The setting of Keats's "Ode on Melancholy" is a bit hard to pin down. Since it's about an emotion or mood, we like to think it takes place in the reader's mind and imagination.
Still, we can point to a few specific places that the poem mentions. The first stanza seems to take place on the banks of the River Lethe, on the borders of the underworld, since the speaker advises the readers not to forget our misery through drugs or suicide that would take us to the underworld.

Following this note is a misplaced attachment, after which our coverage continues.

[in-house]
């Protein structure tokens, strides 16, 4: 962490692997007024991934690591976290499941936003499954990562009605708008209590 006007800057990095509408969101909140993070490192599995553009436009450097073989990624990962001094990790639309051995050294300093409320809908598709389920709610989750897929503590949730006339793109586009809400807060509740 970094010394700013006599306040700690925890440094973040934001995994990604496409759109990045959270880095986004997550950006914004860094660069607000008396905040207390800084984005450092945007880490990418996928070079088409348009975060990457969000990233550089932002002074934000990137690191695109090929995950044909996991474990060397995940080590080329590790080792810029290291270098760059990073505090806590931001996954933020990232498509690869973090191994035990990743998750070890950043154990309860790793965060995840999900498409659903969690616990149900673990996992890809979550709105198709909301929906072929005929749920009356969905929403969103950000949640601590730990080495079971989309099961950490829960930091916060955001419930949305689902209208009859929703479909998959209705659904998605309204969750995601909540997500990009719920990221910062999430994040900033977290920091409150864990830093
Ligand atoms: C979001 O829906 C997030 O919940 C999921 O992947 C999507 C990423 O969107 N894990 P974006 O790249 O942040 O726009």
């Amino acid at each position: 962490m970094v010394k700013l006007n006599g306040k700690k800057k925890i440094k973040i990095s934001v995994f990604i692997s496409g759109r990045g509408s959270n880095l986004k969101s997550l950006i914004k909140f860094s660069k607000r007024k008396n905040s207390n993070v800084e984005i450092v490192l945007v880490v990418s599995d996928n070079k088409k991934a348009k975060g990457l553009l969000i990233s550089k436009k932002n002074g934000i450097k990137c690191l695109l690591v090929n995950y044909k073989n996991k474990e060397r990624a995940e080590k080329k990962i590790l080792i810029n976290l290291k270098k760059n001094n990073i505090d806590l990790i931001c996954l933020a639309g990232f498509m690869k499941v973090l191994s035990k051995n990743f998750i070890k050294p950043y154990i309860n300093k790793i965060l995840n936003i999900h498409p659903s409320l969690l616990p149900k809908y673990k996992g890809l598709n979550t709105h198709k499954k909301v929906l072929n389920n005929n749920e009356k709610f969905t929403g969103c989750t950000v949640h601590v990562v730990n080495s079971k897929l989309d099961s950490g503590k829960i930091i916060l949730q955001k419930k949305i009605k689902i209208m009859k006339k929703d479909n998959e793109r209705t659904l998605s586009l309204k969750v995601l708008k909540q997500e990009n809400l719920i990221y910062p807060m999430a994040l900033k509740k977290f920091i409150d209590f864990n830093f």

The next stanza seems to take place in the springtime, but it's a spring in which all the beautiful flowers and leaves are shrouded in a melancholy mist. Then, the final stanza seems to take place in a kind of religious temple—the reader is there to appreciate pleasure, but then we realize that there's a shrine to melancholy in the corner. It's impossible to feel pleasure without also acknowledging and experiencing melancholy.